Brandon Marshall #15 of the New York Jets runs the...

Brandon Marshall #15 of the New York Jets runs the ball after a reception in the first half against the Miami Dolphins at MetLife Stadium on Sunday, Nov. 29, 2015 in East Rutherford, New Jersey. Credit: Jim McIsaac

Overshadowed by all of the Odell Beckham Jr. talk is the Jets’ best offensive asset. All 6-4, 230 pounds of him.

Brandon Marshall may not be the fastest guy or the most talented. And he’s certainly not the flashiest. But if the Jets (6-5) hope to put up points against the Giants (5-6) in Sunday’s battle for MetLife Stadium bragging rights, Marshall will need to have another monster game.

“Brandon is our go-to guy,” quarterback Ryan Fitzpatrick said of his best weapon, who had nine catches for 131 yards and two touchdowns in last week’s win over the Dolphins. “He’s a great playmaker. He seems to step up every time we need a play. His football IQ is so high, it’s really helpful for a quarterback.”

Undoubtedly, Beckham is a star on the rise. But Marshall, a 10-year veteran, quietly has been keeping pace with the 23-year-old. In fact, their statistics are pretty even, with Beckham catching 72 passes for 1005 yards and nine touchdowns and Marshall catching 71 for 931 yards and nine TDs. Even more impressive: Marshall, 31, is on pace to break the Jets’ single-season receptions record — 93 — set by Al Toon in 1988. (Hall of Famer Don Maynard still holds the franchise record for receiving yards in a season, 1,434 in 1967.)

It’s easy to see why Marshall’s so good in the red zone.

“He understands leverage,” offensive coordinator Chan Gailey said. “He knows how to body position versus certain leverages that allow him to make plays in the red zone. He’s just hard to handle, size-wise.

“He’s not a burner, but he can run well enough that you just can’t sit there and play a certain leverage on him and win. He can figure out how to win with enough speed to get that done. You combine the speed and size and ball skills, it’s a pretty good combination.”

Marshall has remained a consistent threat despite lingering ankle and toe injuries. It appeared his ankle no longer was a concern after he was listed on last week’s injury report with only the toe injury. But Marshall this week again required treatment on his ankle, along with his toe. On Friday night, he posted a photo on Instagram of his severely swollen left foot. The caption read: “This is what you call an elephant foot. #mind overmatter”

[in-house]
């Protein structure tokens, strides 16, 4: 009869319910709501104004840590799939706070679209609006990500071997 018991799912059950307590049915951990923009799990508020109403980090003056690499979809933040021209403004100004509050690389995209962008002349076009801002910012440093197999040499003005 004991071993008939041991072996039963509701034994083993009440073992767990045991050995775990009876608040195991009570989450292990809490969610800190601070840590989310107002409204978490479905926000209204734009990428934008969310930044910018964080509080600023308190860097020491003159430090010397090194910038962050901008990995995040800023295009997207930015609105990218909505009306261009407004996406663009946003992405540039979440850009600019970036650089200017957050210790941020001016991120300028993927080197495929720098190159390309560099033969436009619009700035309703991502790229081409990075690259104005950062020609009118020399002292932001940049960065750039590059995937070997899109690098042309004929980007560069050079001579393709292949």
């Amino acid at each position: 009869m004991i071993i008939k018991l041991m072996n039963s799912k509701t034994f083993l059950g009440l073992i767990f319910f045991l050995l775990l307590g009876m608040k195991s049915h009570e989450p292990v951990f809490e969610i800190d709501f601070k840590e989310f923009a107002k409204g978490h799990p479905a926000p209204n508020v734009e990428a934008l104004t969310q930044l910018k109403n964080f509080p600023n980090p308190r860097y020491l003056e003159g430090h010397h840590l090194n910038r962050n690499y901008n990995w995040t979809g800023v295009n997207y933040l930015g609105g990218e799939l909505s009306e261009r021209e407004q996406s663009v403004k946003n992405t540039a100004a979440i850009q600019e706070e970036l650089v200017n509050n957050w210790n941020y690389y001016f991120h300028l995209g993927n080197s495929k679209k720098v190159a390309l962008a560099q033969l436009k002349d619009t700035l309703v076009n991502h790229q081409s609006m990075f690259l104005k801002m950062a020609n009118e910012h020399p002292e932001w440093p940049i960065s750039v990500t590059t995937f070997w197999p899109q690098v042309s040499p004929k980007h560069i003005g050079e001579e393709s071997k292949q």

It remains to be seen how limited he’ll be, if at all, on Sunday. But one thing’s certain: A big-time performance could steal the spotlight from Beckham and possibly ensure a Jets win to keep their playoff hopes alive.

“Some receivers, they’re great at finding holes in zones, and I’ve caught a lot of balls in zones and beat double coverage,” Marshall said, explaining his love of facing single coverage. “And I’m savvy. But I really believe, my role on each team, in each year, is to beat one-on-one matchups. Because what happens is they have to put a safety over the top, which creates seven-man boxes, it creates mismatches on the other side of the field for [Eric] Decker and Devin Smith. So that’s my goal.

“It’s not a selfish thing. But I’m trying to dominate my guy so I can open it up for my teammates.”



With Darrelle Revis still sidelined by a concussion, the Jets will have to rely on someone else to stop the Giants’ pass-catching phenom. But is Cromartie — or anyone else in their secondary — up to the task? Beckham has more than 100 yards receiving in each of the past four games and he’s the fifth-most targeted receiver in the NFL. “Whether it’s one hand, two hands — no hands — he’s going to find a way to catch the ball,” Jets safety Calvin Pryor said.


How the Jets and Giants stack up:

Category // Jets // Giants

Scoring – 24.7 (7th) // 26.1 (T-5th)

Passing offense — 242.4 (20th) // 265.3 (9th)

Rushing offense — 114.3 (14th) // 89.4 (28th)

Points allowed — 20.7 (3rd) // 24.8 (32nd)

Passing defense — 239.5 (12th) // 309.2 (32nd)

Rushing defense — 84.4 (1st) // 110.5 (19th)

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